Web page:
What's in a name?
Most people never knew Ash by his true name: Master's Perfect Ashlar. Ash came to us in 2000 when I was serving as The Worshipful Master of my Masonic Lodge. I knew that I wanted him to have a name with a Masonic reference but I didn't know quite what. It was my Father-In-Law who observed that he had a very square or "block-head". The word Ashlar means a block of stone for a building. In Freemasonry we recognize that stone blocks come in two forms: "Rough" and "Perfect". In the lectures, Entered Apprentices are told:
The Rough Ashlar is a stone taken from the quarry in its rude and natural state; the Perfect Ashlar is a stone made ready by the hands of the Apprentice, to be adjusted by the working tools of the Fellow-craft; and the Trestle Board is for the Master Workman to draw his designs upon.
By the Rough Ashlar we are reminded of our rude and imperfect state of nature; by the Perfect Ashlar, of that state of perfection which we hope to attain by a virtuous education, our own endeavors, and the blessing of God; and by the Trestle Board we are reminded that as the operative workman erects his temporal building agreeably to the rules and designs laid down by the master on his Trestle Board, so should we, both operative and speculative, endeavor to erect our spiritual building agreeably to the rules and designs laid down by the Supreme Architect of the Universe, in the Great Book of Nature and of Revelation, which is our Spiritual, Moral, and Masonic Trestle Board.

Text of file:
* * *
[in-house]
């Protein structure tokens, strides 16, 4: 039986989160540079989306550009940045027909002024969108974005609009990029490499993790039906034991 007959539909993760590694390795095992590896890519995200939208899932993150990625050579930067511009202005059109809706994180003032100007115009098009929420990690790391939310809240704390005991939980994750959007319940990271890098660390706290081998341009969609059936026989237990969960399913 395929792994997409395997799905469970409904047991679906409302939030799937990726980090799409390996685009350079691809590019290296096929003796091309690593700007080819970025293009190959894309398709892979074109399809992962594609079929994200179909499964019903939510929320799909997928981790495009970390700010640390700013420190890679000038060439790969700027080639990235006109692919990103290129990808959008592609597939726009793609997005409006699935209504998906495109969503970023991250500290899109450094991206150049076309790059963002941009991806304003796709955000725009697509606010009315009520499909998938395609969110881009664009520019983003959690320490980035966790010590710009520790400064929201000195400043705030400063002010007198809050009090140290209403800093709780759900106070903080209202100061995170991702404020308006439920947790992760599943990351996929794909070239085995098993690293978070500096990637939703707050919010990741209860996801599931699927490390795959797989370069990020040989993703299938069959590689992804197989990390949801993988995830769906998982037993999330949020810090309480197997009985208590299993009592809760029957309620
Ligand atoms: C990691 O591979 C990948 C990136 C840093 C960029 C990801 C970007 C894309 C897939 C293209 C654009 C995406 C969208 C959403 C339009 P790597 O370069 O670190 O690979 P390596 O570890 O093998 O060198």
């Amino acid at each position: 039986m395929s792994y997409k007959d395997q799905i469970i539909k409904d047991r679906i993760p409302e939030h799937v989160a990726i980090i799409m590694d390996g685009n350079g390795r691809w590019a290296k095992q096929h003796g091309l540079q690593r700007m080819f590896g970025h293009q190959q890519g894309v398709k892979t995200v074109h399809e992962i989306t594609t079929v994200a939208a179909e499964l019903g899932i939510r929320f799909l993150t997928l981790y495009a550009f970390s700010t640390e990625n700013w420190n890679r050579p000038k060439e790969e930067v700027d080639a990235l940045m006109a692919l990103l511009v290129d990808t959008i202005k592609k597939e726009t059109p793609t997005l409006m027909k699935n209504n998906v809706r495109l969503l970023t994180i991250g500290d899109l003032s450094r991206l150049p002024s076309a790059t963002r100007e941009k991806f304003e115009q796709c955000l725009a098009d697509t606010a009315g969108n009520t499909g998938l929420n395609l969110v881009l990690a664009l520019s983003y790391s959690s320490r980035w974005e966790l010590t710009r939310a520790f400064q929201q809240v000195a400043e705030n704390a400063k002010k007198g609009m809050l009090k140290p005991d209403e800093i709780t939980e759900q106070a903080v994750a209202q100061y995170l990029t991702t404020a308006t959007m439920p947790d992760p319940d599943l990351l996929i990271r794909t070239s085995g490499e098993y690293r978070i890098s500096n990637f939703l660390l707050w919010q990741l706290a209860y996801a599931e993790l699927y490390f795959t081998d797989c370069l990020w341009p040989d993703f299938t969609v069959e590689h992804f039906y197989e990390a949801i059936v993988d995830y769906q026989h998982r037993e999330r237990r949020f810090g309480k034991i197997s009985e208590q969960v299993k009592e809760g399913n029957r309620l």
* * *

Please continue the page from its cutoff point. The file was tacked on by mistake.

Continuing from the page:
I know that is heavy stuff but that's the sort of great aspirations that I had in mind for Ash...
However, he later proved to lean more toward the literal meaning than to the spiritual reference to his name. It didn't take long for him to earn the affectionate nickname "Block Head". It fit him perfectly.